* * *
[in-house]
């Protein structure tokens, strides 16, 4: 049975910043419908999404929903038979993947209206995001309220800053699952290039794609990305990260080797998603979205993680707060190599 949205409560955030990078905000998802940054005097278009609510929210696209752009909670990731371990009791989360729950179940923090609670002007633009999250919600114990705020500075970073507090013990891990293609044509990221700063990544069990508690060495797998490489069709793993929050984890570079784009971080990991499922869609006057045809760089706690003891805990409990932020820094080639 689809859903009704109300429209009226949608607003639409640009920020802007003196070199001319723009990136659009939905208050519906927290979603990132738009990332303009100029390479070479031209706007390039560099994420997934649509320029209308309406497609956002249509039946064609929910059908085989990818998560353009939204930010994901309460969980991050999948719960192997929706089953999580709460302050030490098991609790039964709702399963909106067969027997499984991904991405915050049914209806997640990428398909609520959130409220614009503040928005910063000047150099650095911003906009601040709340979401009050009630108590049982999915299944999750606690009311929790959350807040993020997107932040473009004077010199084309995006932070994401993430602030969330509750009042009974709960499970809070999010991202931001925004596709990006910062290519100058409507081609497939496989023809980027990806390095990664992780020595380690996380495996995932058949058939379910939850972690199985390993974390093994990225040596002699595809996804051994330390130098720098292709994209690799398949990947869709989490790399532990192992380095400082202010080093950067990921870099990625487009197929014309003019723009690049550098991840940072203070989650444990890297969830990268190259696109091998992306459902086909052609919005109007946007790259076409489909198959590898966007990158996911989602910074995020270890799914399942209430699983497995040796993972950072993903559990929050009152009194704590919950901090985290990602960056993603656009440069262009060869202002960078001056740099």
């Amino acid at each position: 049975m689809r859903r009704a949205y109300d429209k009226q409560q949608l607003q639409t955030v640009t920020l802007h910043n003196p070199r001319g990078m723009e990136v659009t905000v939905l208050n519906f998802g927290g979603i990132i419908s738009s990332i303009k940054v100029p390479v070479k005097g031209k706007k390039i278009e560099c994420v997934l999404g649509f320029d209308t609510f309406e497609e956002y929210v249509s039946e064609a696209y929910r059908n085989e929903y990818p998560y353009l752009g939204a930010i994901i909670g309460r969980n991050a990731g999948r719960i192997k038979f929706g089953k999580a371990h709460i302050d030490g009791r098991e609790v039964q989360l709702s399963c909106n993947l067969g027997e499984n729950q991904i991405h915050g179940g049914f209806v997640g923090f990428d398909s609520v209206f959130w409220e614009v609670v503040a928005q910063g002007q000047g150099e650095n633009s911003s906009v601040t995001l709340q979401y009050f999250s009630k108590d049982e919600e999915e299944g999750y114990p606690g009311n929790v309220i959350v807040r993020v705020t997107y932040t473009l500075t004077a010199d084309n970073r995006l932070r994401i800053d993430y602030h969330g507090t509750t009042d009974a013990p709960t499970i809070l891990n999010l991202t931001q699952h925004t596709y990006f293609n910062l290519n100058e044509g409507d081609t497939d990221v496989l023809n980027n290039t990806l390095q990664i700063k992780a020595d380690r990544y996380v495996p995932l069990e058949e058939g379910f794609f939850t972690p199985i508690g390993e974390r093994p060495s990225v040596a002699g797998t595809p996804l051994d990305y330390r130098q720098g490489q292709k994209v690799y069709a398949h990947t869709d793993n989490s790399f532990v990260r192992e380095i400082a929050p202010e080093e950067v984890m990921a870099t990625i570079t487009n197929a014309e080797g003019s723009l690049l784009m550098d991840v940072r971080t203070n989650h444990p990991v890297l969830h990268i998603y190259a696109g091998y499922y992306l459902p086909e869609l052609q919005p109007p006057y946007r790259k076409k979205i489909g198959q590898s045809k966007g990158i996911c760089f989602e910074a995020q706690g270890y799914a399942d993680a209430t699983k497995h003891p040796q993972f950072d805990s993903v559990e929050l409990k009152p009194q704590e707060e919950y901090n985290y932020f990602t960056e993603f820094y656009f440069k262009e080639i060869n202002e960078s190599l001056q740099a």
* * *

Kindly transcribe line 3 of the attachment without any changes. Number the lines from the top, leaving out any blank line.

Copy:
């Amino acid at each position: 049975m689809r859903r009704a949205y109300d429209k009226q409560q949608l607003q639409t955030v640009t920020l802007h910043n003196p070199r001319g990078m723009e990136v659009t905000v939905l208050n519906f998802g927290g979603i990132i419908s738009s990332i303009k940054v100029p390479v070479k005097g031209k706007k390039i278009e560099c994420v997934l999404g649509f320029d209308t609510f309406e497609e956002y929210v249509s039946e064609a696209y929910r059908n085989e929903y990818p998560y353009l752009g939204a930010i994901i909670g309460r969980n991050a990731g999948r719960i192997k038979f929706g089953k999580a371990h709460i302050d030490g009791r098991e609790v039964q989360l709702s399963c909106n993947l067969g027997e499984n729950q991904i991405h915050g179940g049914f209806v997640g923090f990428d398909s609520v209206f959130w409220e614009v609670v503040a928005q910063g002007q000047g150099e650095n633009s911003s906009v601040t995001l709340q979401y009050f999250s009630k108590d049982e919600e999915e299944g999750y114990p606690g009311n929790v309220i959350v807040r993020v705020t997107y932040t473009l500075t004077a010199d084309n970073r995006l932070r994401i800053d993430y602030h969330g507090t509750t009042d009974a013990p709960t499970i809070l891990n999010l991202t931001q699952h925004t596709y990006f293609n910062l290519n100058e044509g409507d081609t497939d990221v496989l023809n980027n290039t990806l390095q990664i700063k992780a020595d380690r990544y996380v495996p995932l069990e058949e058939g379910f794609f939850t972690p199985i508690g390993e974390r093994p060495s990225v040596a002699g797998t595809p996804l051994d990305y330390r130098q720098g490489q292709k994209v690799y069709a398949h990947t869709d793993n989490s790399f532990v990260r192992e380095i400082a929050p202010e080093e950067v984890m990921a870099t990625i570079t487009n197929a014309e080797g003019s723009l690049l784009m550098d991840v940072r971080t203070n989650h444990p990991v890297l969830h990268i998603y190259a696109g091998y499922y992306l459902p086909e869609l052609q919005p109007p006057y946007r790259k076409k979205i489909g198959q590898s045809k966007g990158i996911c760089f989602e910074a995020q706690g270890y799914a399942d993680a209430t699983k497995h003891p040796q993972f950072d805990s993903v559990e929050l409990k009152p009194q704590e707060e919950y901090n985290y932020f990602t960056e993603f820094y656009f440069k262009e080639i060869n202002e960078s190599l001056q740099a």